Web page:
Related posts:

  1. Visiting Student Leaders Showcase Their Learning and Creativity
  2. Guy Lumumba's Visit Featured in the Denver Post
  3. Local Charity's Twitter Celebration Supports Education in Tanzania
  4. Sudanese Leaders from the Diaspora Gather in Denver for Training
  5. First Lady of Ghana to visit Denver for PROJECT C.U.R.E. First Ladies' Luncheon

3 Responses »

  1. Hi Maish,

    I know exactly what you mean. But let me try and provide some context. These were kids that had been selected to participate in a leadership training, called the Bold Leaders, based here in Colorado. It was meant for kids from underrepresented communities, so naturally, they were not looking for the more educated urban kids that speak English well and have been to the States. The brought in kids from Ugunja, Garissa (Borana and Rendille, I think) and from Nigeria and South Africa. They did not look urban or privileged to me in any way. The aim was for them to receive leadership training that they would go back and impact to their communities.

    What is amazing about Mustapha, was that he was this incredibly shy kid, when he first came, and he learned about leadership and is now doing something. He had never been to America, hence his awe. You and I may be a bit jaded by the West, but I think most people are still in awe when they make their first trip, no matter how exposed they are to the West. He is only in high school. ... Tazama Zaidi

    So all in all, I think this is a good program, yeah, some things I would change, but seeing the change that came about after those two months was incredible, and it led me to think that the future of Africa is bright, if we get our youth to start thinking about leadership and community service etc.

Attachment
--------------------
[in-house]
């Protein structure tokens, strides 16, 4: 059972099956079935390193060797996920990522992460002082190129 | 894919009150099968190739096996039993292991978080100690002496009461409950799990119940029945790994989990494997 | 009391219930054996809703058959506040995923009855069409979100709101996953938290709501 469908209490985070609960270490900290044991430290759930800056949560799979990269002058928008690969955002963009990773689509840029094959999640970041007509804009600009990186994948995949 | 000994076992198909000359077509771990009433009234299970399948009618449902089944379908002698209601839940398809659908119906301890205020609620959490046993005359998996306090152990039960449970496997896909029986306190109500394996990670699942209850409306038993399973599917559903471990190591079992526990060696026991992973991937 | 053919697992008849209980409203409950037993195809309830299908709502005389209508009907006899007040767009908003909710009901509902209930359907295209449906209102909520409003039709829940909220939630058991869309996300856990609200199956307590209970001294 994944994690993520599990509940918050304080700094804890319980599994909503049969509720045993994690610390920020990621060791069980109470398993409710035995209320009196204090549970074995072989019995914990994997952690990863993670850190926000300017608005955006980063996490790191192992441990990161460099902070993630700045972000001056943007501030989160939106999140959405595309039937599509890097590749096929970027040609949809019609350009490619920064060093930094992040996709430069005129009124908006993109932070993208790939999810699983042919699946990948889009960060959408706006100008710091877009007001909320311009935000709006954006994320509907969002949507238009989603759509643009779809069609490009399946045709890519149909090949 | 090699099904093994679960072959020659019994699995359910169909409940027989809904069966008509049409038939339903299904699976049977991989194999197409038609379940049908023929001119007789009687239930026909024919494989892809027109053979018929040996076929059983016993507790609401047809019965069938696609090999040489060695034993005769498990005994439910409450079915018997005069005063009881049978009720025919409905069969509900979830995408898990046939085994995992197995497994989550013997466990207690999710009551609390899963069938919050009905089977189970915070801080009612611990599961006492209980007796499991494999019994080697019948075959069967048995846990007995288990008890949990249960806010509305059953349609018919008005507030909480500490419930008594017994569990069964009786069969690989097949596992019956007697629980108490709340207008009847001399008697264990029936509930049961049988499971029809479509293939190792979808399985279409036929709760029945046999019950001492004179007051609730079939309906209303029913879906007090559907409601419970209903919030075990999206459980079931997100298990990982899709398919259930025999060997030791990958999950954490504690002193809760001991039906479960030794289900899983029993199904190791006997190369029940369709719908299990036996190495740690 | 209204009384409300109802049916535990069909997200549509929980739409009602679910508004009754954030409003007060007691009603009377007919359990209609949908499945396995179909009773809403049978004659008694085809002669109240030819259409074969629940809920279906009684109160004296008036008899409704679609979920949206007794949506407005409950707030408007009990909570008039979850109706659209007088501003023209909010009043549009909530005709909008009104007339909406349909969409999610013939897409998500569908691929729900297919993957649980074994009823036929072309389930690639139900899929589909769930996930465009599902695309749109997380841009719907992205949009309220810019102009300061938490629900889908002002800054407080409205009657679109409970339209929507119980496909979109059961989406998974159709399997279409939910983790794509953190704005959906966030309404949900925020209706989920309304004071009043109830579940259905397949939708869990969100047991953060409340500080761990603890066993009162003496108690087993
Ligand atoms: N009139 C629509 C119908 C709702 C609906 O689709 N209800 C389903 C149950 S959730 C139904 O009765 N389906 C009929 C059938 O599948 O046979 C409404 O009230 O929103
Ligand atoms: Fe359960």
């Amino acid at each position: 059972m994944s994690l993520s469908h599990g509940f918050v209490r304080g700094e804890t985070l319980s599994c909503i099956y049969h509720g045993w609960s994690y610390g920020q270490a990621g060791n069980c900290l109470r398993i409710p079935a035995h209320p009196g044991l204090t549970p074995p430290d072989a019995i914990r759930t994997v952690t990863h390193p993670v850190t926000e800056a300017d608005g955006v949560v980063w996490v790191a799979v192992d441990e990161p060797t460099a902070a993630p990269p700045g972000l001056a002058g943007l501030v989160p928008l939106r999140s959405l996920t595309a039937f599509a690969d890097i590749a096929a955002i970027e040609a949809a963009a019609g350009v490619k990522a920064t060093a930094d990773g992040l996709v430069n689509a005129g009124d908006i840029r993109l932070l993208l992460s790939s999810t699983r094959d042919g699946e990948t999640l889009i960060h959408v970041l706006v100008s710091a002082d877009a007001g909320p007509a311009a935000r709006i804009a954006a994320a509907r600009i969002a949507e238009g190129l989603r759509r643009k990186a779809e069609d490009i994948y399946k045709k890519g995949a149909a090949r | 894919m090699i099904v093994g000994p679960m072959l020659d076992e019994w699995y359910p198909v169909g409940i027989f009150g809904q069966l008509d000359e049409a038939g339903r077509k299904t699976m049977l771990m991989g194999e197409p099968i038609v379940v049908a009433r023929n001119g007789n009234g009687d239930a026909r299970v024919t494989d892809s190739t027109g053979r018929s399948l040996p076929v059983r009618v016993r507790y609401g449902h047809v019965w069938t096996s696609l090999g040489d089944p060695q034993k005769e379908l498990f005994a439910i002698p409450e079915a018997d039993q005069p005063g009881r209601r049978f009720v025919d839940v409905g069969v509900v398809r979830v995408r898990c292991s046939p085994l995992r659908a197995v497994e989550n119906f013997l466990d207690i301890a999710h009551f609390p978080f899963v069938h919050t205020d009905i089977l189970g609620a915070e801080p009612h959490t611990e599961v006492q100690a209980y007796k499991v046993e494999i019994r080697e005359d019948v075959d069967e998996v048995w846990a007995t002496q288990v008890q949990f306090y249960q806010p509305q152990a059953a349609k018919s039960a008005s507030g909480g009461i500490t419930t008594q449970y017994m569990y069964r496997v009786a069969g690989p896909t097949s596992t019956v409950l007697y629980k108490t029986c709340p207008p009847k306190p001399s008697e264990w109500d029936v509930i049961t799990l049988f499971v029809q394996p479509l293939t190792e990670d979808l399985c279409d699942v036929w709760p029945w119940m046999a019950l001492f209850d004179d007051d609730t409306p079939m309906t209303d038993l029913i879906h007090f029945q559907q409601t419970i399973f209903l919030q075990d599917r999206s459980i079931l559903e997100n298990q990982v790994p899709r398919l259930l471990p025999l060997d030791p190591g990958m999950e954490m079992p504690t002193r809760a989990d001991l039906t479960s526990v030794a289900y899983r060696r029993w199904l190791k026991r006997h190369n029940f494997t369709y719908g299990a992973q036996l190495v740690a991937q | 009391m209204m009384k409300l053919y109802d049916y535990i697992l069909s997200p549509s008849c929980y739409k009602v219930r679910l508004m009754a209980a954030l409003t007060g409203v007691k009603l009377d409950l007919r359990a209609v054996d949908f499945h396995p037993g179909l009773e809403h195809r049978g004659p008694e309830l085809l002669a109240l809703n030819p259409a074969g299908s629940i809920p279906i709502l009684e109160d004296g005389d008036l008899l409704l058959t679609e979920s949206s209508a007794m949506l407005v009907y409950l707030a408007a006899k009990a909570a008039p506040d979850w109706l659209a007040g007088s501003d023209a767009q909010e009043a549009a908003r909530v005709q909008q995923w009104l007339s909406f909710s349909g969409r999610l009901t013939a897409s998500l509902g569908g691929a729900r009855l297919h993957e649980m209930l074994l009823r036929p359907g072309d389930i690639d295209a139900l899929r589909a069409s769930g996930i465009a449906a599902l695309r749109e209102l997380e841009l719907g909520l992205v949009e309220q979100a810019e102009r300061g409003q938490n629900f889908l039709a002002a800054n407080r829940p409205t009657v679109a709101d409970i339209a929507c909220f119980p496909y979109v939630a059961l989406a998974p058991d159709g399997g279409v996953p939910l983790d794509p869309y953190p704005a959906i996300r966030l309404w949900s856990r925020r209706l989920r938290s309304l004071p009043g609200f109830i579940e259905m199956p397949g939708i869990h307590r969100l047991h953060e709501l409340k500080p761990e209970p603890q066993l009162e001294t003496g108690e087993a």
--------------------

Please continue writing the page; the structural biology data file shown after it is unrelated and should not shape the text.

But also, you should know that i would never be part of any project that looks down on Africa. That would be defeating myself. But if that ever starts happening, I know we can count on you to keep us straight :) .

    Much love.

  2. u have got to be kidding me? This article is weird, we have no student leaders who speak proper english(?) and are'nt awed by america. I read this and feel sad! I know that there are alot more deserving people in africa/tanzania that have better levels of education and are seemingly better at expressing themselves but this gets coverage?? is this some sort of "dumbing down" or what they think developing countries should be like so they can feel better abt themselves?

  3. Thank you for setting the context and I am happy to answer questions. You are welcome to meet with the next group of teens coming to the USA, ( Nov. 28-Dec. 16), as we are always looking for mentors from their continent to support their efforts. The Kenya teens selected for 2010/11 are from the Samburu tribe and their selection is based on the results produced by the Moyale Kenya girls and the Wajir Kenya boys. I just returned from visiting many of the Bold Leaders, (the 10 Nigerian participants, from Kano and Enugu all created social venture projects that were accepted for funding), and three of our bold Leaders have been selected as either finalists or attend the African leadership Academy, in Johburg South Africa and another is now a student on the Auraria Campus and another at Tufts, and yet three more, one in Turkey, one in England and another at Nairobi University are all on full scholarships, provided by their countries. (None of them had families who could pay for their educations and two of them were top ten students in their country.)

    I was fortunate to see Mustapha, in Nairobi as part of the follow on support to their project. He comes from a very small village. He has a mentor, from Kenya, who is one of the leading urban agriculturist, (when I was at his home he had visitors from three small towns near Nairobi), who is coaching Mustapha regarding a project to raise rabbits, provide quality nutrition, jobs, (it is a cradle to cradle project), as well as use profits to support children with their school fees.

    Mugure, would love to know what you would change. . .as we are always looking for ways to improve the programs. Feel free to call me. 303-359-1733 Can't help but notice the features on here that include several of the people who support the Bold leaders here and when they return home.